The appropriately named 'blue darter'
When I was a boy my favorite sport was baseball. I was a pitcher. I didn’t have any idea where the ball was going … or care … but I could throw hard. I liked the game and I liked the language associated with the game: “high hard one” … “powder river” … “chin music” … “circus catch” … “ rhubarb” … “dying quail” … “frozen rope” … “blue darter.”
The connotations associated with “blue darter” in the late 1940s and early 1950s are interesting:
(1) in baseball it was a low hard-hit line drive (a “frozen rope”); (2) in street slang it was an ignited fart with substantial methane content (usually activated in a darkened movie theater); and (3) in ornithological circles it was a woodland hawk. Herein we’ll turn our attention to number 3.
While observing your backyard bird feeder this winter, you may be startled by a blue flash that suddenly rockets into the scene and snatches one of your resident cardinals, nuthatches, chickadees, or titmice. The “blue flash” will have been either a sharp-shinned or a Cooper’s hawk, the infamous “chicken hawks” of rural lore that primarily feed on other birds. Because of their slate-blue backs and lightning-quick movements when swooping or tracking prey through brush, they are also widely known in the South as “blue darters” or, less frequently as “blue dollars.”
During the Great Depression era of the 1930s, when chickens were essential items in the home economies of many southern families, “chicken hawks” were despised and shot on sight. Writing in Birds of the South (1933), North Carolina naturalist Charlotte Hilton Green — normally a mild-mannered, bird-loving sort — waxed eloquent in her chapter titled “Two Bad Hawks” on the vices of these species:
“The two hawks responsible for the hatred and suspicion which farmers have for birds of prey as a whole are the sharp-shinned and the Cooper’s. These two villains of hawkdom are the ones that continuously raid poultry yards and war upon small birds ... Liking young ‘fryers’ as well as any good southerner, if these hawks once make a successful raid on the poultry yard, they are likely to make daily visits ... either until they literally clean out the farmer, or the farmer brings down the hawk.”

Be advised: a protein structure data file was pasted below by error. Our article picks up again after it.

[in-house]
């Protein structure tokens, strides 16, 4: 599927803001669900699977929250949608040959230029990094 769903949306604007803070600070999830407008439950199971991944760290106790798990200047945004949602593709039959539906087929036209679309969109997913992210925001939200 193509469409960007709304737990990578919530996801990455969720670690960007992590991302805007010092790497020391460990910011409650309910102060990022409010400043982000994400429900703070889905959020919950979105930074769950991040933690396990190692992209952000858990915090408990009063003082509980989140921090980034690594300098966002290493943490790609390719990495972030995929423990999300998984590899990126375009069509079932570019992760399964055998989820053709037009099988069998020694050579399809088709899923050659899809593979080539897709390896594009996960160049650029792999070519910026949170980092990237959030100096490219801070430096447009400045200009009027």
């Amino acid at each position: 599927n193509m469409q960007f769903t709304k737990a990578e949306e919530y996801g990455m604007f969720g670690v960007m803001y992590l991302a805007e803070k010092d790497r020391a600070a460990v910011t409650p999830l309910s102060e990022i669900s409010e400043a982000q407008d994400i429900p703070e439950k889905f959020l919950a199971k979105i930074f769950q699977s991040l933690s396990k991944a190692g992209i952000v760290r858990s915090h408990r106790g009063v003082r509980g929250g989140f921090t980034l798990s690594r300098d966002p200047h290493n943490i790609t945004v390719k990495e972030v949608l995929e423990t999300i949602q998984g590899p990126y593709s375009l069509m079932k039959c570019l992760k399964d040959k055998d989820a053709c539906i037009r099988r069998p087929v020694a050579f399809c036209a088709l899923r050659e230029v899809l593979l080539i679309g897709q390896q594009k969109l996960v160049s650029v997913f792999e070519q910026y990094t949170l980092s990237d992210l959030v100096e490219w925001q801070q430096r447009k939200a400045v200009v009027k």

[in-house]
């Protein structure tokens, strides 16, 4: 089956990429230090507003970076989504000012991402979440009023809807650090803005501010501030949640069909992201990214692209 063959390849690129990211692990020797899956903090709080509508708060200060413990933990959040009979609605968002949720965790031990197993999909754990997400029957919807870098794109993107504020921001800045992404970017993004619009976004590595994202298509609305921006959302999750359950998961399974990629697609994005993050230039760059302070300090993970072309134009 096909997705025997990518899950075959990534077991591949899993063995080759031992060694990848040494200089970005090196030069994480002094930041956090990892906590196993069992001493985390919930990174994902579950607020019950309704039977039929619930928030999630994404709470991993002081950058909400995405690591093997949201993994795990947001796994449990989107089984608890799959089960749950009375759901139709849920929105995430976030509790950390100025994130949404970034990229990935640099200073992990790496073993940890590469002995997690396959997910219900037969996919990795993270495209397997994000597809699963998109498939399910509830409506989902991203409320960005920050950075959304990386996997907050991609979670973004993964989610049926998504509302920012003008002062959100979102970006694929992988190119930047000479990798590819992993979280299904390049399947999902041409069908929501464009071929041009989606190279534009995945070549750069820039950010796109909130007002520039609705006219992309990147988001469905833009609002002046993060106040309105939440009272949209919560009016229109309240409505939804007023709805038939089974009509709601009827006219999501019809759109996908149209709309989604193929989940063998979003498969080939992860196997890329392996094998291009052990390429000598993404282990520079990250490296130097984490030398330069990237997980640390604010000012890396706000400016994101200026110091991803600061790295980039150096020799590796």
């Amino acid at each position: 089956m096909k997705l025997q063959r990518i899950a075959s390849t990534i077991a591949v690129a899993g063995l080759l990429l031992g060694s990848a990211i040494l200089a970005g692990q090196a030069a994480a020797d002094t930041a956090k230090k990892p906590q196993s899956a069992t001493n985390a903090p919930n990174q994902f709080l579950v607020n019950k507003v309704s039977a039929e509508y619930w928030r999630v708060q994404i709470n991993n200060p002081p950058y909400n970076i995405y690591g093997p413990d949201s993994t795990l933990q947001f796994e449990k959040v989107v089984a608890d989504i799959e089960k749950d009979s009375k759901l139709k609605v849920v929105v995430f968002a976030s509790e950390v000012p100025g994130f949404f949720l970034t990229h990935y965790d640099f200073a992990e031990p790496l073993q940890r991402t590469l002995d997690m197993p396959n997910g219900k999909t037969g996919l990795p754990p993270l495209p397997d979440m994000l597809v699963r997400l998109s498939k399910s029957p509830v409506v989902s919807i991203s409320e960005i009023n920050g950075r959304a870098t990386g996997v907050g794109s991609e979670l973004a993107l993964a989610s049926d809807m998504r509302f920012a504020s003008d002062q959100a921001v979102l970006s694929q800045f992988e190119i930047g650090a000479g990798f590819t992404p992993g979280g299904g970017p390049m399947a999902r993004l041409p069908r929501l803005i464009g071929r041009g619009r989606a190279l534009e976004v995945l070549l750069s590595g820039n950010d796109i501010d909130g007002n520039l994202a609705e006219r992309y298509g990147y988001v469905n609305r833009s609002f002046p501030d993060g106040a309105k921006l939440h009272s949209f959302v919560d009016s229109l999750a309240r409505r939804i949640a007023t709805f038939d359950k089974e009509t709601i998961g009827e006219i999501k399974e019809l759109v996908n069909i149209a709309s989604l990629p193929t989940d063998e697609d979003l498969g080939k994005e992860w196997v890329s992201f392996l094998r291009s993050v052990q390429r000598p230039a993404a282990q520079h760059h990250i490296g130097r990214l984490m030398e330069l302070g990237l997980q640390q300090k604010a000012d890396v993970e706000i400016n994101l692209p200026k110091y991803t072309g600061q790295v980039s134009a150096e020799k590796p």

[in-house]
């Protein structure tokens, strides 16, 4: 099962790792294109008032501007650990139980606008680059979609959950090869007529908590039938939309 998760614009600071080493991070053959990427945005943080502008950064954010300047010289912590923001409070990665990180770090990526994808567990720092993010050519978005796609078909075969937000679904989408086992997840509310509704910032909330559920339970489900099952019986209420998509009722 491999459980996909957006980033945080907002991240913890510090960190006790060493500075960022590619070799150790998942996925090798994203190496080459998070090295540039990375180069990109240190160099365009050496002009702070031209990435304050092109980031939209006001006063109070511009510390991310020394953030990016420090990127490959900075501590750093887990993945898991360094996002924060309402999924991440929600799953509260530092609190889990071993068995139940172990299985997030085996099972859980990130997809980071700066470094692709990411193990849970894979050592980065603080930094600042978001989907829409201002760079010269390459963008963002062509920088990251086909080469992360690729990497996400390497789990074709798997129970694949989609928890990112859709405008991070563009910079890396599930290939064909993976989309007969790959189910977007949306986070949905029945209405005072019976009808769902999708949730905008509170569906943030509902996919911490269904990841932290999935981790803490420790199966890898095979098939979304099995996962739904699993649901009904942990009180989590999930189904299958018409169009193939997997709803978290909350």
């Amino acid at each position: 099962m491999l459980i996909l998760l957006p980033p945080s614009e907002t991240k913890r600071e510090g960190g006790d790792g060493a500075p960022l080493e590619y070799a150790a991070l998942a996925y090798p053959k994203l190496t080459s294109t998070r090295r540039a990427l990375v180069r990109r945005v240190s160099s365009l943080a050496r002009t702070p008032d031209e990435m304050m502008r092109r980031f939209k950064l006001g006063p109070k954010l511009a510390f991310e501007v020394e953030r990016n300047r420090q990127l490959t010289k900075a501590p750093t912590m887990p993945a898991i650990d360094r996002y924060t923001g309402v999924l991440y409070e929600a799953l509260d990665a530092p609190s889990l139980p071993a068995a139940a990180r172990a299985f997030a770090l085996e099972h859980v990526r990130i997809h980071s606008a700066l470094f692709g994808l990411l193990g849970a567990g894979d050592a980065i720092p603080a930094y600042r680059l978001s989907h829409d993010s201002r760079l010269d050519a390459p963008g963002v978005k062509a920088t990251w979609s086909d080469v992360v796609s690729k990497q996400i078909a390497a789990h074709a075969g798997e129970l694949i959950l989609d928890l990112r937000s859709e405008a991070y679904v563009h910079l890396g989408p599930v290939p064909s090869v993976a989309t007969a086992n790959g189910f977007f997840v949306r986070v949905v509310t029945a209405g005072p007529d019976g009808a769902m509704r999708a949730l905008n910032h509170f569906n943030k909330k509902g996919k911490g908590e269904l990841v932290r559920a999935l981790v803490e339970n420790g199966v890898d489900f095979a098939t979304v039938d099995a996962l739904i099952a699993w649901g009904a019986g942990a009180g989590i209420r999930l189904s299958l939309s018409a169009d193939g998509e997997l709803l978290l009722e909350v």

Naturalist Scott Weidensaul thinks the late twentieth century inclination of the “two bad hawks” to ravage bird feeders came about because of the nationwide decline of chicken coops and yards. His description of a sudden “blue darter” attack is vivid:
“Within a few seconds the soothing tapestry disintegrates. What a moment before had been a flock of songbirds gathered peacefully at a feeder is now a frenzy of alarm calls and flashing wings .... One junco is an instant too slow in fleeing and is pinned to the ground dead, its blood a few flecks on the snow. The sharp-shinned hawk, slim and brown, daintily plucks its meal and begins feeding.”
The modern bird watcher’s reaction is likely to be exactly the same as that of the old-time chicken owner: Outrage! After all, these are our birds, aren’t they? Shouldn’t we get a gun and wait for the next attack with vengeance in our hearts?
“The answer, of course, is that no matter how protective we may feel about the birds we feed, they are wild animals, and predation is natural part of their lives (indeed, most are themselves predators, feeding on a variety of invertebrates),” Weidensaul correctly notes. “Hawks are simply the next step in a long and complicated food chain.”
Normally, these hawks are observed not around feeders but in woodlands or open fields. Here in the Smokies region, they are more frequently spotted in winter. But summertime sightings support the theory that both species nest here sparingly. It’s my impression that the sharp-shinned is slightly more common in the southern mountains, but the Cooper’s may be spotted more often due to its inclination toward hunting in open habitat.
Sharp-shinned (10-14 inches) and Cooper’s hawks (14-20 inches) are similar in appearance. Adults are slate blue above and barred rusty brown beneath, with short rounded wings and long slender tails. The females of both species are always the larger birds, so that a large 14-inch long female sharp-shinned is very similar to a small 14-inch long male Cooper’s hawk.
To distinguish between sharp-shinned and Cooper’s hawks, quickly observe their size, tails, and flight patterns. In addition to the size differences, the sharp-shinned species has a tail squared at the tip and a comparatively shallow, irregular wing beat. The Cooper’s species has a tail rounded at the tip and flies with deep, deliberate strokes, often with three flaps and a glide.